Laundry Disaster Recovery Planning (Conclusion)


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Matt Poe |

Strategies for business continuation during, after emergency

RICHMOND, Ky. — Last year was one for the books when it comes to natural disasters. 

Fires, floods, hurricanes, tornadoes and other events disrupted lives. They also disrupted laundry and linen services. 

Add to these external events internal issues, like equipment breakdowns, injuries and labor disputes, and it hasn’t been an easy year for some laundries to keep processing and providing linens.

That’s why it’s key for businesses to have an emergency response plan to not only help recover from disaster, but also to help others recover.

“Your emergency response plan should be developed in the context of your organization,” says Bob Corfield, CEO, Laundry Design Group LLC. “Look at external and internal emergencies. Things that happen to the area and internally within the laundry should have a response plan. Look at potential threats and best practices. Then replacement vs. continuation planning.”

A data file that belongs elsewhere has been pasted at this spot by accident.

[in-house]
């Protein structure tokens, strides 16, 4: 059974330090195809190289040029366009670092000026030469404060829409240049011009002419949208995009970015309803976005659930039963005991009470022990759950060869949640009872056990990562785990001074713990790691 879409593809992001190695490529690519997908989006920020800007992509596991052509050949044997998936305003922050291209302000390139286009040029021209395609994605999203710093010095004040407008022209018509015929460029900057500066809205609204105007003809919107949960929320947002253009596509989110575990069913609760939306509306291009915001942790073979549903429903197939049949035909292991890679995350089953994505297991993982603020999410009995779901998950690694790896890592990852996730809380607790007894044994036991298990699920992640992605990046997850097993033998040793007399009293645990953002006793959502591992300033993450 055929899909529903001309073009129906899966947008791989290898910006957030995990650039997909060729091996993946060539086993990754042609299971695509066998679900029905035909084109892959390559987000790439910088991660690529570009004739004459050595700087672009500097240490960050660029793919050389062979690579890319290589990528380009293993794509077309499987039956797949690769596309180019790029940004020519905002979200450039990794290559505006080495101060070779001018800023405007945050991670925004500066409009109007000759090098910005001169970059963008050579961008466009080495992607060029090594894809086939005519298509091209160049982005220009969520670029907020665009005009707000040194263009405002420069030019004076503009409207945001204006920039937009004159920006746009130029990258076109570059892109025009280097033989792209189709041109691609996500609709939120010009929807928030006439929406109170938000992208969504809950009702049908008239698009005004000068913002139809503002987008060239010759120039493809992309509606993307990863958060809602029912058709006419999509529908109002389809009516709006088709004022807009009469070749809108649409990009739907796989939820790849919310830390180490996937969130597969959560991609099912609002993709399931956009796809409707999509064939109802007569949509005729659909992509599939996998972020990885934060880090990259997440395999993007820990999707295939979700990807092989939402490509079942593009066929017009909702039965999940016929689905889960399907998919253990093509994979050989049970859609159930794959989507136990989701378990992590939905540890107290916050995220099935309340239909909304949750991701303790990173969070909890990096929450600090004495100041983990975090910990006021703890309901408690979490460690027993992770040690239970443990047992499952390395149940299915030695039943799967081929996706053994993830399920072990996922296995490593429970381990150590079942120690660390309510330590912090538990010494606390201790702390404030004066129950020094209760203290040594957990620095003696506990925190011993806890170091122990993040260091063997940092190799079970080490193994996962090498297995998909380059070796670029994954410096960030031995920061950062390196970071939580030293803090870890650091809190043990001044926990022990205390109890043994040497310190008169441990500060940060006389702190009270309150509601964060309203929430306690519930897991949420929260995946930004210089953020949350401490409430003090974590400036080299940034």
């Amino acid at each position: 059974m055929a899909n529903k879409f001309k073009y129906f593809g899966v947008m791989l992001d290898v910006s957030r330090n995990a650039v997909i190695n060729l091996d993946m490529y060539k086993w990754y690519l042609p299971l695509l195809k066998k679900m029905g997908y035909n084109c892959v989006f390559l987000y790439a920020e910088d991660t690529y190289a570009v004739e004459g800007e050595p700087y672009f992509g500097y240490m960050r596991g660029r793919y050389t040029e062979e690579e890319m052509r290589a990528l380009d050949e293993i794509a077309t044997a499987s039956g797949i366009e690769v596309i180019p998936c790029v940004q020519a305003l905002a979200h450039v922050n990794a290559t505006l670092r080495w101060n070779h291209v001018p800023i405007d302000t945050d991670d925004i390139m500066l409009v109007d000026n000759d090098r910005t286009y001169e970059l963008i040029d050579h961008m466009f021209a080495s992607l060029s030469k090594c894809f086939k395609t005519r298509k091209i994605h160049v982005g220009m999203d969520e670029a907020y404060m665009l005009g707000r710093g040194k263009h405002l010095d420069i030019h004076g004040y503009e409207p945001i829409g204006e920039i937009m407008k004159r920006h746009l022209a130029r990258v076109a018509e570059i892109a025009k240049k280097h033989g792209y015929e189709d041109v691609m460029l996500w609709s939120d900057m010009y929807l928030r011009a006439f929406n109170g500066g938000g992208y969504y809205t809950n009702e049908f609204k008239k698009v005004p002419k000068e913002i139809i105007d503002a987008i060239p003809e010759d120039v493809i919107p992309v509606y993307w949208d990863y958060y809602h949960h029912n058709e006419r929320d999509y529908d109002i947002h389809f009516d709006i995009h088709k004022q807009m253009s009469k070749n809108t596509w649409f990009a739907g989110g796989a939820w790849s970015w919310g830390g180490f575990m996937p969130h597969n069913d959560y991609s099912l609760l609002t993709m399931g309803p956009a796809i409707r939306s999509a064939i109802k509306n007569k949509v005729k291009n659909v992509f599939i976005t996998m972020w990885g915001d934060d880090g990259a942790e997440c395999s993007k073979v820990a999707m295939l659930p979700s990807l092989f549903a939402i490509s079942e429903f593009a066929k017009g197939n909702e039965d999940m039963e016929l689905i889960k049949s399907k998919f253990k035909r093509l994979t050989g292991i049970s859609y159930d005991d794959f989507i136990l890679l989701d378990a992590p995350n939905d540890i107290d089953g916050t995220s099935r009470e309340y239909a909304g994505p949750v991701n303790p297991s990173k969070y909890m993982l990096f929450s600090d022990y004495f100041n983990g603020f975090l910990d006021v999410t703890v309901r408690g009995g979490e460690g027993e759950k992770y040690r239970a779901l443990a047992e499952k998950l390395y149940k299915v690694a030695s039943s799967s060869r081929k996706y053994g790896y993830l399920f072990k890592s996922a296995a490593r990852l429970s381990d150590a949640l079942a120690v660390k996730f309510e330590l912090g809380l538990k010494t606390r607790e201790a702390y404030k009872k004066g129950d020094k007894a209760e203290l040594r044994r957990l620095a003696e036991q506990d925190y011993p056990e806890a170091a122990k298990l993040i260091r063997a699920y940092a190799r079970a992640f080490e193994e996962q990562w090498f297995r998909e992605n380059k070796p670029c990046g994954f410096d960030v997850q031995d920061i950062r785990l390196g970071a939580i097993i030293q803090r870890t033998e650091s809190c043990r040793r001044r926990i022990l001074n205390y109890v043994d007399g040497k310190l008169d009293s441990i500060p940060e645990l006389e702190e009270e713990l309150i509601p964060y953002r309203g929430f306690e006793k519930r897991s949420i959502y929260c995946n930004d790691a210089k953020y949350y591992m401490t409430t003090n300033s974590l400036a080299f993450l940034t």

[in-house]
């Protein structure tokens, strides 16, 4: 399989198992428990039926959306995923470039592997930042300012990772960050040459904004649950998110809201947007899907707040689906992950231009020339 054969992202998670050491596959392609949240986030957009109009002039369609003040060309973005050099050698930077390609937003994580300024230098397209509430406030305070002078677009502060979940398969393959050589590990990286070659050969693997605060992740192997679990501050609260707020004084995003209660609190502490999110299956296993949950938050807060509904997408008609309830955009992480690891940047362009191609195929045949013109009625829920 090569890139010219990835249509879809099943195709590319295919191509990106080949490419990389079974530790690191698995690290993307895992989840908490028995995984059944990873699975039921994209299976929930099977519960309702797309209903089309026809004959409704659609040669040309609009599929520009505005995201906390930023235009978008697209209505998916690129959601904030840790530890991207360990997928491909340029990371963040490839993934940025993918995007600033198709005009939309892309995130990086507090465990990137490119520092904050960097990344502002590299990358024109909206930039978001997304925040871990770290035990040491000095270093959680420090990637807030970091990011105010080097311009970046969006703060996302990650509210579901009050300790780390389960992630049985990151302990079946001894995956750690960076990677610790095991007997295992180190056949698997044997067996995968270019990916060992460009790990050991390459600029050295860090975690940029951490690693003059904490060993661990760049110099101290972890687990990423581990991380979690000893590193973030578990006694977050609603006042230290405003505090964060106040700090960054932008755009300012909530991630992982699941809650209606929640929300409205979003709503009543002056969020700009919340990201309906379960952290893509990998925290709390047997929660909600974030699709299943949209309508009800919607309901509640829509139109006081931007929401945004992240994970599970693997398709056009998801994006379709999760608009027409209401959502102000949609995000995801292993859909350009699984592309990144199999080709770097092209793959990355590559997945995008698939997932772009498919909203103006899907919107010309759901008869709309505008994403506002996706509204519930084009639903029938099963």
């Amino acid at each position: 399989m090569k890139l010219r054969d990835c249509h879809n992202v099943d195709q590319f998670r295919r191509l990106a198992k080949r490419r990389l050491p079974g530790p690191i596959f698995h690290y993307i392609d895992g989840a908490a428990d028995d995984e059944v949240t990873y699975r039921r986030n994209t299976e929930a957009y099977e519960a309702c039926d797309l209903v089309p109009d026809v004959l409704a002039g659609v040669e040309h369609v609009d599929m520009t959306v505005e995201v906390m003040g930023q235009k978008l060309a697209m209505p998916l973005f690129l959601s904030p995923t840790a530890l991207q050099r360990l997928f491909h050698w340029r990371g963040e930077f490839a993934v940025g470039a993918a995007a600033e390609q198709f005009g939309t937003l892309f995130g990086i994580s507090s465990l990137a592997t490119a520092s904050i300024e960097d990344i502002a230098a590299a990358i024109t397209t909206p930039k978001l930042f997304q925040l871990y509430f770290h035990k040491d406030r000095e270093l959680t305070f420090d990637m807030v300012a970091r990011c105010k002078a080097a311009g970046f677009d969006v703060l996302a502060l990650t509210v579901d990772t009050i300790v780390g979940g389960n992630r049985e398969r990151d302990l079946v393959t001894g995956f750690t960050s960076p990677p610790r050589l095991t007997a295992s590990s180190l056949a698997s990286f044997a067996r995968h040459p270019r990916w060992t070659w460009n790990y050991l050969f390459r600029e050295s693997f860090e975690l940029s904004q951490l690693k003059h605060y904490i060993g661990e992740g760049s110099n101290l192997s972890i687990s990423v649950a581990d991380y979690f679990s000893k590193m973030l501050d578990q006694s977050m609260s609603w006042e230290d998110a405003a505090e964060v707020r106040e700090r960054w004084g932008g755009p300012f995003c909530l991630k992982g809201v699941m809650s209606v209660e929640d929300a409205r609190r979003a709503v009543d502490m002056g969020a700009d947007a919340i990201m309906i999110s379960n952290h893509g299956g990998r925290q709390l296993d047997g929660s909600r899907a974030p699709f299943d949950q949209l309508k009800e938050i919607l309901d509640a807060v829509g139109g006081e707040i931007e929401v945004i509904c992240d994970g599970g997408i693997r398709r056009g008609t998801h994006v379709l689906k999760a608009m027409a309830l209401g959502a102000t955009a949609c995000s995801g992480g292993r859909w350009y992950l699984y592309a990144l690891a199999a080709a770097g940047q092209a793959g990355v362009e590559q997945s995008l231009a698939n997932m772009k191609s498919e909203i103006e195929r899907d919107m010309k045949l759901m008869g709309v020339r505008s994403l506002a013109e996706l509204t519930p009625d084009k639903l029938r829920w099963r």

Corfield and James Mangini, senior director, sterile processing and linen services, Maine Medical Center, Portland, Maine, discussed disaster planning during the Association for Linen Management (ALM) webinar Plan Like a Prepper: Emergency Management for Textile Care Services Professionals.

“The old way to respond to overall disaster planning was to try to develop a plan for every eventuality,” Corfield says. “The new paradigm shift a few years ago was to have a core program of response management so you understand what risks you really want to plan for; you look at an all-hazards approach and a multidisciplinary collaboration within the context of your organization.”

He says a company has to look at what is going to work with its core strengths and capabilities to make a plan. Then, it’s time to run drills to see if it’s a good plan, identifying any holes. Finally, keep looking at the plan to adapt and improve it. 

“You don’t show up at game day without having practiced all week long, without having a game plan on how you’re going to execute,” Corfield says. “You need to know what the plan is. Everyone needs to know what their role is.”